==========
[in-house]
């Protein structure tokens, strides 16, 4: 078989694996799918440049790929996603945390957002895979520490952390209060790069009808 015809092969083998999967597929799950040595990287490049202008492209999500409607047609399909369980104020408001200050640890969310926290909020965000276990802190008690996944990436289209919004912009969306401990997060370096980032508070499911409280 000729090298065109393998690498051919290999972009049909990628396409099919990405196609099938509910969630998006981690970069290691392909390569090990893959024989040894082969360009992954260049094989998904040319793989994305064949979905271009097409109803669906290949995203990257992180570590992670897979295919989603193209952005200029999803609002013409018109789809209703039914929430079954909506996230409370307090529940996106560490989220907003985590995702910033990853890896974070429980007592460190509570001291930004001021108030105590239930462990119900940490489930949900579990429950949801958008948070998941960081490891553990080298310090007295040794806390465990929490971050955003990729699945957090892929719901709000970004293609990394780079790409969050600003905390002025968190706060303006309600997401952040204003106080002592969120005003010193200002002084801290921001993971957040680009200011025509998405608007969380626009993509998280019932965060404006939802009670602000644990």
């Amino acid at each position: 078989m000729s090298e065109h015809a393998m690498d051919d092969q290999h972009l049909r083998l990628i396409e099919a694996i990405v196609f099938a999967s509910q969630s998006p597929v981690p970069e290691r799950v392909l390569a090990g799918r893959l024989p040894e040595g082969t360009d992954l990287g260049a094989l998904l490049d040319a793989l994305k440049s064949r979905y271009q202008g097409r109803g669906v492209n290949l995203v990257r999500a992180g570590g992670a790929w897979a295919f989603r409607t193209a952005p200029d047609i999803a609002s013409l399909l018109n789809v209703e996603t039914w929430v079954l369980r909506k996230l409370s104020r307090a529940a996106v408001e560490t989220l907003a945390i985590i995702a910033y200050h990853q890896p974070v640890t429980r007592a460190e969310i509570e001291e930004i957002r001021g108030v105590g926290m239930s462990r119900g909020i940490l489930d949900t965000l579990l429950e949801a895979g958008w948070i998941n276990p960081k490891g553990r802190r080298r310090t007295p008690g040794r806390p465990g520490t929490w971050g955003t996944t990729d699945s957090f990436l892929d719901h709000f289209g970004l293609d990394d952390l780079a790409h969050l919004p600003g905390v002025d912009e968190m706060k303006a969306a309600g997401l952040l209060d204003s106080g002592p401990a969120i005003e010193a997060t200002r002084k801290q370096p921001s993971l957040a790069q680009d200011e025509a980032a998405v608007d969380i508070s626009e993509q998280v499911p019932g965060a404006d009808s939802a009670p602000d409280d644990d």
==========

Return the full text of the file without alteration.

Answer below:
[in-house]
């Protein structure tokens, strides 16, 4: 078989694996799918440049790929996603945390957002895979520490952390209060790069009808 015809092969083998999967597929799950040595990287490049202008492209999500409607047609399909369980104020408001200050640890969310926290909020965000276990802190008690996944990436289209919004912009969306401990997060370096980032508070499911409280 000729090298065109393998690498051919290999972009049909990628396409099919990405196609099938509910969630998006981690970069290691392909390569090990893959024989040894082969360009992954260049094989998904040319793989994305064949979905271009097409109803669906290949995203990257992180570590992670897979295919989603193209952005200029999803609002013409018109789809209703039914929430079954909506996230409370307090529940996106560490989220907003985590995702910033990853890896974070429980007592460190509570001291930004001021108030105590239930462990119900940490489930949900579990429950949801958008948070998941960081490891553990080298310090007295040794806390465990929490971050955003990729699945957090892929719901709000970004293609990394780079790409969050600003905390002025968190706060303006309600997401952040204003106080002592969120005003010193200002002084801290921001993971957040680009200011025509998405608007969380626009993509998280019932965060404006939802009670602000644990």
């Amino acid at each position: 078989m000729s090298e065109h015809a393998m690498d051919d092969q290999h972009l049909r083998l990628i396409e099919a694996i990405v196609f099938a999967s509910q969630s998006p597929v981690p970069e290691r799950v392909l390569a090990g799918r893959l024989p040894e040595g082969t360009d992954l990287g260049a094989l998904l490049d040319a793989l994305k440049s064949r979905y271009q202008g097409r109803g669906v492209n290949l995203v990257r999500a992180g570590g992670a790929w897979a295919f989603r409607t193209a952005p200029d047609i999803a609002s013409l399909l018109n789809v209703e996603t039914w929430v079954l369980r909506k996230l409370s104020r307090a529940a996106v408001e560490t989220l907003a945390i985590i995702a910033y200050h990853q890896p974070v640890t429980r007592a460190e969310i509570e001291e930004i957002r001021g108030v105590g926290m239930s462990r119900g909020i940490l489930d949900t965000l579990l429950e949801a895979g958008w948070i998941n276990p960081k490891g553990r802190r080298r310090t007295p008690g040794r806390p465990g520490t929490w971050g955003t996944t990729d699945s957090f990436l892929d719901h709000f289209g970004l293609d990394d952390l780079a790409h969050l919004p600003g905390v002025d912009e968190m706060k303006a969306a309600g997401l952040l209060d204003s106080g002592p401990a969120i005003e010193a997060t200002r002084k801290q370096p921001s993971l957040a790069q680009d200011e025509a980032a998405v608007d969380i508070s626009e993509q998280v499911p019932g965060a404006d009808s939802a009670p602000d409280d644990d």